The most important thing to remember, though, is that the Dragon Ball FighterZ scene will not die unless the community leaves. A game’s “lifespan” isn’t determined by developer support and updates — look at Super Smash Bros. Melee! As long as there are people playing and competing, the game will never die. 

Street Fighter V and DragonBall FighterZ Retrospective

Street Fighter V – The resurrection of Ryu

Looking back at Street Fighter V’s release genuinely gives me goosebumps and not the good kind; the awful kind. I’m constantly surprised that the game managed to survive through its truly dreadful release. No arcade mode, barebones gameplay, dreadful online net code… it’s genuinely a miracle it managed to make it past that first year. 

With the start of the final season, Capcom started doing things differently with regards to gameplay updates and balance changes, new characters and new mechanics — they’ve generally just been more transparent with their communication. Better late than never I suppose.

With the addition of returning fighter Dan Hibiki, Capcom revealed a new defensive mechanic to Street Fighter V — the V-Shift. This is a mechanic where the player can perform an Ultra Instinct Goku-style dodge that is both throw and strike invincible. Since the beginning of Street Fighter V, the most prominent player style has been the aggressive/rush-down styles; characters like Guile who are known for their more defensive style were played in ways that exploited oppressive pressure-focused gameplay.

V-Shift has managed to add a breath of fresh air to the way that the game has been played until now. Mindless pressure-focused gameplay can be thwarted with well-timed usage of this new mechanic. And with this new mechanic came a new balance patch as well: one that finally buffed Street Fighter’s poster boy Ryu after 4 seasons of being an underrepresented character and generally being considered weak.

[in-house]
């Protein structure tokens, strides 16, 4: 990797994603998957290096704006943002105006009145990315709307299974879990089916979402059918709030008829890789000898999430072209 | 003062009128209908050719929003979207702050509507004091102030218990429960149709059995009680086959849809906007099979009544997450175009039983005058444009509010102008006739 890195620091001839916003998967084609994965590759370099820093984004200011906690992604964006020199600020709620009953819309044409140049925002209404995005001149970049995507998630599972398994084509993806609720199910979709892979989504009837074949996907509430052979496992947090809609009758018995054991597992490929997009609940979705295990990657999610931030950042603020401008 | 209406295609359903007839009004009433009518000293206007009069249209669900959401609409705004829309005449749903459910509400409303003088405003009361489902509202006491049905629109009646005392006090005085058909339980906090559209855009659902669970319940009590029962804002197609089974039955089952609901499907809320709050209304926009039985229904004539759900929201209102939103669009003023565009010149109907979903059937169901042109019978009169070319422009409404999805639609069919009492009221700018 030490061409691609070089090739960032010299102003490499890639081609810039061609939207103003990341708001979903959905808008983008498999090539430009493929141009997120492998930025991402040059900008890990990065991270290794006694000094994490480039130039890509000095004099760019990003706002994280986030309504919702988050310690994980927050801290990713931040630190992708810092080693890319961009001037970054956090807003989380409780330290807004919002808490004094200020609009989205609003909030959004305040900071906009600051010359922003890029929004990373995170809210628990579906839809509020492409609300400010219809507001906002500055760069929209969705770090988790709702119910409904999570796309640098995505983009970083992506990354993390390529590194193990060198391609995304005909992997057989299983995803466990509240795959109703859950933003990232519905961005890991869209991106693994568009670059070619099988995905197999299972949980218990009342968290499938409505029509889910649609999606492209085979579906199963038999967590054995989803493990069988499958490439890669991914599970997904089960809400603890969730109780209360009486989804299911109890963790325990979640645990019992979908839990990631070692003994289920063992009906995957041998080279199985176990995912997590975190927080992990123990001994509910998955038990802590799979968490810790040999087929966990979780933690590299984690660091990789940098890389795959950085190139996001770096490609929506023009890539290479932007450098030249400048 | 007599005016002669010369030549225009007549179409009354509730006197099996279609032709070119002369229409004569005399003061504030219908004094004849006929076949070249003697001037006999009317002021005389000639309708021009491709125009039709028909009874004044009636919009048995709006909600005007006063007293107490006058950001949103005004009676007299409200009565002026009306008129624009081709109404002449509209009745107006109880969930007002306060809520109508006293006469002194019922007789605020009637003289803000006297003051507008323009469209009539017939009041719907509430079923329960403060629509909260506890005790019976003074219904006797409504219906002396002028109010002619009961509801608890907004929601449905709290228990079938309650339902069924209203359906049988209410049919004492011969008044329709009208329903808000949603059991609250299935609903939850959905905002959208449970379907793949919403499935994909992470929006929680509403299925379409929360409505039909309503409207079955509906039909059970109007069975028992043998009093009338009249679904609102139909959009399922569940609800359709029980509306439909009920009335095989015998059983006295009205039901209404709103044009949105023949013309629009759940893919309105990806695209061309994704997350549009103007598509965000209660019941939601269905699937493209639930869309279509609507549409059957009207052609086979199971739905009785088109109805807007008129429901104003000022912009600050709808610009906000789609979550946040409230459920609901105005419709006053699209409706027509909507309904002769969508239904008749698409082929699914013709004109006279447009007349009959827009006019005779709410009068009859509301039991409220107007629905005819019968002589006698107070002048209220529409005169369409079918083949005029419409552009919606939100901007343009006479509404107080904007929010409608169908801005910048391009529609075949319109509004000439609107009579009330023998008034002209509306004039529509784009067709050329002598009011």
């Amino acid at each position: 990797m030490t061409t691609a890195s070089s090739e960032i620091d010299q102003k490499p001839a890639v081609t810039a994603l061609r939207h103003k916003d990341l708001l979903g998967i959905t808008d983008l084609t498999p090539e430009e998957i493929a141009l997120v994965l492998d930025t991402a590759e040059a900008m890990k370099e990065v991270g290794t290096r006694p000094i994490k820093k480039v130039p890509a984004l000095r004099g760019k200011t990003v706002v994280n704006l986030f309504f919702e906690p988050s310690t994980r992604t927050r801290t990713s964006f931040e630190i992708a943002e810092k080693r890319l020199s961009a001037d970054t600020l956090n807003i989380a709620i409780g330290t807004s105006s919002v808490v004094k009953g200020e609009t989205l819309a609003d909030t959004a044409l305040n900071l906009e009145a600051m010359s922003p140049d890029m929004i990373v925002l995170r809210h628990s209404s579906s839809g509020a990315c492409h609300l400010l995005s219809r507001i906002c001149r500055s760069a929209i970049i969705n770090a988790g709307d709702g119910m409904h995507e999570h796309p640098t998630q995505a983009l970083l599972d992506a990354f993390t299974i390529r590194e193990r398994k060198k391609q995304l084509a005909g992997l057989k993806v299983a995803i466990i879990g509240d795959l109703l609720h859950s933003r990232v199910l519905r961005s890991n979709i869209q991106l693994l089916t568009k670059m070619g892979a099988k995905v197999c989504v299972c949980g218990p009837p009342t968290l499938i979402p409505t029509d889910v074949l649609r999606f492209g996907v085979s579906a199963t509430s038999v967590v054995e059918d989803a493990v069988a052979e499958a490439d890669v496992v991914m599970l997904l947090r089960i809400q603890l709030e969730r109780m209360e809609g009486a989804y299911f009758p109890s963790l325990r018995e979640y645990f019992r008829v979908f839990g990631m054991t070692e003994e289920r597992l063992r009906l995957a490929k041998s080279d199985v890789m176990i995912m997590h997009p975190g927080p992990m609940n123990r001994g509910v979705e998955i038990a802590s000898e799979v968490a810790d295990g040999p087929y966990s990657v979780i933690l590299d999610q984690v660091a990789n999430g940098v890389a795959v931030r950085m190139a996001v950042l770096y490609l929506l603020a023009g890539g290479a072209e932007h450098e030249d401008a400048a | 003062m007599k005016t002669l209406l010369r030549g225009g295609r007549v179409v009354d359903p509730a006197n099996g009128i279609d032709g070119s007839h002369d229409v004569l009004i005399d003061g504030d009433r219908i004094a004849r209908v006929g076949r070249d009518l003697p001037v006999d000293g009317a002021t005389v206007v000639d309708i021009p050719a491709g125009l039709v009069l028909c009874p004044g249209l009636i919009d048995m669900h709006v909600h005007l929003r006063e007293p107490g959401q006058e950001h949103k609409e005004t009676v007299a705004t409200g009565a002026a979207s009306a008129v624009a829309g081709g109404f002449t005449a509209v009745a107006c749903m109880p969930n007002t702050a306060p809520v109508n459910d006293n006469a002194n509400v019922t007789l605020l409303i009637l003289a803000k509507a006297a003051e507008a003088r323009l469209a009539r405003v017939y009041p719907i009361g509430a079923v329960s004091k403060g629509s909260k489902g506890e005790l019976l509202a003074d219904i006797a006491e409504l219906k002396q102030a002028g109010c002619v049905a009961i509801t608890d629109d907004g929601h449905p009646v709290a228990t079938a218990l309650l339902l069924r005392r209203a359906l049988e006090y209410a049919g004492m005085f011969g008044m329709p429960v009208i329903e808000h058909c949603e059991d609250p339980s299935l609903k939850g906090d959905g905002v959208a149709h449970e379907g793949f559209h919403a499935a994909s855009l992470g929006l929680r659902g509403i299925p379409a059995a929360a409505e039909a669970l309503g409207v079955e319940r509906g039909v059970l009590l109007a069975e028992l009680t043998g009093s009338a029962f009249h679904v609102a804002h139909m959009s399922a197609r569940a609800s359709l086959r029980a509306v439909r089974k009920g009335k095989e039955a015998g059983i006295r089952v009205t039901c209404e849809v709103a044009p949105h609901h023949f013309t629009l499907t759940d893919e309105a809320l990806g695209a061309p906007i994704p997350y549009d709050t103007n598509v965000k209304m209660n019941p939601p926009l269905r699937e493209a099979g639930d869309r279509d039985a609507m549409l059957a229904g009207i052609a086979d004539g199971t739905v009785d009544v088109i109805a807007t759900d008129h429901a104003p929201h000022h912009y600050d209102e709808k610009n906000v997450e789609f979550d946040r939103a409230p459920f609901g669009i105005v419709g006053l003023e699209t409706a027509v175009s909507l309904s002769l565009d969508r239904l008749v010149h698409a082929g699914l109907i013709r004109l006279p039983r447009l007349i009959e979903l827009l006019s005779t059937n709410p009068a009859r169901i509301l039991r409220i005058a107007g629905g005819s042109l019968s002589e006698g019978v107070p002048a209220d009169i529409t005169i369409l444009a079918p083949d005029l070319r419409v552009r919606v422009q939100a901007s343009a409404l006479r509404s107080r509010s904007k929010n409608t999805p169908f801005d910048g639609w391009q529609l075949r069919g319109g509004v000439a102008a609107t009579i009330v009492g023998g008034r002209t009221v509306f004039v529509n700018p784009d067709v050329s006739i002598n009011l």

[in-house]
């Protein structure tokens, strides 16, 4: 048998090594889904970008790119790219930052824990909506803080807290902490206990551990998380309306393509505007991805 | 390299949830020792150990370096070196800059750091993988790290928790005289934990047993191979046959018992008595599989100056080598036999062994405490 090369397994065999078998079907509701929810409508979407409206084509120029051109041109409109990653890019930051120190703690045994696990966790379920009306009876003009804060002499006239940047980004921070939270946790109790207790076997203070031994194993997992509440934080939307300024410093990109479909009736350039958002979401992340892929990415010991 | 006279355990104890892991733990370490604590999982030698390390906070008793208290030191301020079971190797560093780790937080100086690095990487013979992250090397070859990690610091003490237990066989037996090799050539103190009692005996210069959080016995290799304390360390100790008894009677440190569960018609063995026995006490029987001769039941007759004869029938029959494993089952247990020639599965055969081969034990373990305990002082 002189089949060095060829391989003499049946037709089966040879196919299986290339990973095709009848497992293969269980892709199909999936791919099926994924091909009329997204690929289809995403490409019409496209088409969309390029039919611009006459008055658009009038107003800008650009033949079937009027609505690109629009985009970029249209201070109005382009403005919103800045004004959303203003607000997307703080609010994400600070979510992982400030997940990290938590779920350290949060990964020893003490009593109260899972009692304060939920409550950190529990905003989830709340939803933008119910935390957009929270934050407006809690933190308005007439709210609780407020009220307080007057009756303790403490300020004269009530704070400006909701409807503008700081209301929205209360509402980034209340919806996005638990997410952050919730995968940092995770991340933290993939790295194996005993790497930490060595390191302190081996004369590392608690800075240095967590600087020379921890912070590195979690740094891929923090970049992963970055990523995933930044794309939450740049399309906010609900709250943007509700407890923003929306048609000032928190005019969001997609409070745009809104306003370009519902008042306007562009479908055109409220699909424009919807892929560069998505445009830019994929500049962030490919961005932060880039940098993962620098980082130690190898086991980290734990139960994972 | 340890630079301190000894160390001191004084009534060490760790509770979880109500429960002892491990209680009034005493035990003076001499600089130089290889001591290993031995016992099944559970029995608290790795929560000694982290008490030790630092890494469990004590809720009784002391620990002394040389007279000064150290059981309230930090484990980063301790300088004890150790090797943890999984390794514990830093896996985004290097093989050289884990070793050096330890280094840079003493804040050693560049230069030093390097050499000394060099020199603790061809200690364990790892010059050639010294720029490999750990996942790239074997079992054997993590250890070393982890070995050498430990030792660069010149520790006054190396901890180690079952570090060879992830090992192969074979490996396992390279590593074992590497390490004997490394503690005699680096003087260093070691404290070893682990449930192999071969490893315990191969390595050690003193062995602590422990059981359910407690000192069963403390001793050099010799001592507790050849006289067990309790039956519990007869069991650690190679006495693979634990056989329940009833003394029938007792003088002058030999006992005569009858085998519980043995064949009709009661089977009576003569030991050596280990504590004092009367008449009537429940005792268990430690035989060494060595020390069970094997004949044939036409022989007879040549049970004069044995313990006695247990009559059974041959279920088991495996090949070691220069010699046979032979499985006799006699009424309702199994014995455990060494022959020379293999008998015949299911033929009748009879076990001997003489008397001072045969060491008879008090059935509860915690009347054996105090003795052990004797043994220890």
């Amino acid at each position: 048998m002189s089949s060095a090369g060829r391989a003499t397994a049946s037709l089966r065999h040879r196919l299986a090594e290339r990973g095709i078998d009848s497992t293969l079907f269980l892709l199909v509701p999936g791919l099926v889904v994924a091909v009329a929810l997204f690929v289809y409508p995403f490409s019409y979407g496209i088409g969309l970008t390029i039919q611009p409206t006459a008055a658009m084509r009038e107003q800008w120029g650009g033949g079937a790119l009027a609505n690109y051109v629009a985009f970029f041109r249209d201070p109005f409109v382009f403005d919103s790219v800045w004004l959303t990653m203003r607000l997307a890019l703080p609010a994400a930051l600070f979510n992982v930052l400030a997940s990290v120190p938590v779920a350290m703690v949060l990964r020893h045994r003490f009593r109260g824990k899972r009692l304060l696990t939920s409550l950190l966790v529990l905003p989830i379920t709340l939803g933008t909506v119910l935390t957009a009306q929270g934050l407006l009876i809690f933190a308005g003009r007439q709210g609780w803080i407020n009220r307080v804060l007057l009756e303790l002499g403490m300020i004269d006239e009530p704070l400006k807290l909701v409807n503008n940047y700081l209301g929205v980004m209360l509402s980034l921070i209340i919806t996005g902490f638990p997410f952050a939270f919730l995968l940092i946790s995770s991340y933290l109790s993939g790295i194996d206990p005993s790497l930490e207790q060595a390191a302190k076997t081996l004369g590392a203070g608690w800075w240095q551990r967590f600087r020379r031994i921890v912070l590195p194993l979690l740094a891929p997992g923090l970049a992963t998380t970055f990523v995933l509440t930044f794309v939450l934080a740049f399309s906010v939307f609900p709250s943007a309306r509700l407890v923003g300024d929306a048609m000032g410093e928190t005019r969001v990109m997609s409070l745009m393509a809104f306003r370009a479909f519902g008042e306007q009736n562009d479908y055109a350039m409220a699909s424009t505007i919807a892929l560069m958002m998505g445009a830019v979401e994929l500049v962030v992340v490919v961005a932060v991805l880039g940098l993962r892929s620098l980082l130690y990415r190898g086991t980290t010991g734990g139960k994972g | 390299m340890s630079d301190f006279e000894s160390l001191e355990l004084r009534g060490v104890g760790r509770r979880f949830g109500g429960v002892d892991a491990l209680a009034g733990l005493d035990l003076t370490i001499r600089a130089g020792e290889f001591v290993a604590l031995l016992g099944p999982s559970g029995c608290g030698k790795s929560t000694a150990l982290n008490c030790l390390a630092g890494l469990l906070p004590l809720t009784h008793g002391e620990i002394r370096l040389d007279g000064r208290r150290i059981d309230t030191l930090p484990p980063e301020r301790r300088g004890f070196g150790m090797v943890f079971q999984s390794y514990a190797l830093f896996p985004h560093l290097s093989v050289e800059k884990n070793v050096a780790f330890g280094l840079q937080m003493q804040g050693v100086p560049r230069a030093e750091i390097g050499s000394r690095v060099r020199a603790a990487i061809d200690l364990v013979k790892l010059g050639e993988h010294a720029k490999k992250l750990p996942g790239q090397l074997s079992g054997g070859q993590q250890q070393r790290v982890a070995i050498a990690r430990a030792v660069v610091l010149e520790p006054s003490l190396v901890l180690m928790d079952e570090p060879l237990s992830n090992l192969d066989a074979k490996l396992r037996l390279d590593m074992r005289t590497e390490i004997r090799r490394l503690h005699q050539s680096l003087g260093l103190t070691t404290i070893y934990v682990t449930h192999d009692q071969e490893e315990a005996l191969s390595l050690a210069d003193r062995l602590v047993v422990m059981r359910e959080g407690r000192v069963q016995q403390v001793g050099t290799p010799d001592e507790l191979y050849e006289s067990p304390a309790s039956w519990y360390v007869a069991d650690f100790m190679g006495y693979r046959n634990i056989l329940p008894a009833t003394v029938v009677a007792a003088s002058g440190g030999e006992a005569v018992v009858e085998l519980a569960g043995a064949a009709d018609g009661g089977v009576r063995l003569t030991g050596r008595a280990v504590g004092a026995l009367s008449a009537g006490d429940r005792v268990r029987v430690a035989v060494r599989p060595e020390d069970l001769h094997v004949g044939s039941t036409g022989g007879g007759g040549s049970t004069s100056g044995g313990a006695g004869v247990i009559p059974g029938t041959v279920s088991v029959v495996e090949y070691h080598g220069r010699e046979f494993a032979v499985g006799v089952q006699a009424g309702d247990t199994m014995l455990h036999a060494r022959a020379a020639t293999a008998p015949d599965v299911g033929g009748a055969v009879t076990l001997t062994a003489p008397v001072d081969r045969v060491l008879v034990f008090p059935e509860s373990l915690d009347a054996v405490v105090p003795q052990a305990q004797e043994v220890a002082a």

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Why is Ryu being good so important you ask? Ryu is quite possibly one of, if not, the most well-known video game characters of all time — everyone has heard the words “Hadouken!” or “Shoryuken!”. Most importantly, though, is the matter of his importance to new players. 

Most people who pick up Street Fighter and want to learn the game will start by picking Ryu as the character teaches players a balanced style of gameplay that has an emphasis on the fundamentals of what Street Fighter is. He teaches how to combo, how to play the projectile game, and how to anti-air jumpy opponents. 

It’s not just new players, either; everyone wants to see Ryu as a strong character that is represented at the top level of play. He doesn’t need to be the best character in the game, but he should always be a contender — Ryu is Street Fighter, and always has been.


This was a quick look at the current states of these two games. Street Fighter V is in its final season and we could soon be seeing an announcement of Street Fighter VI for Playstation 5. DragonBall FighterZ feels like it’s going out with a bang in the form of Gogeta 4. Could we see a FighterZ 2? Maybe a FighterZ style game with another Shounen IP?

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Conor Evans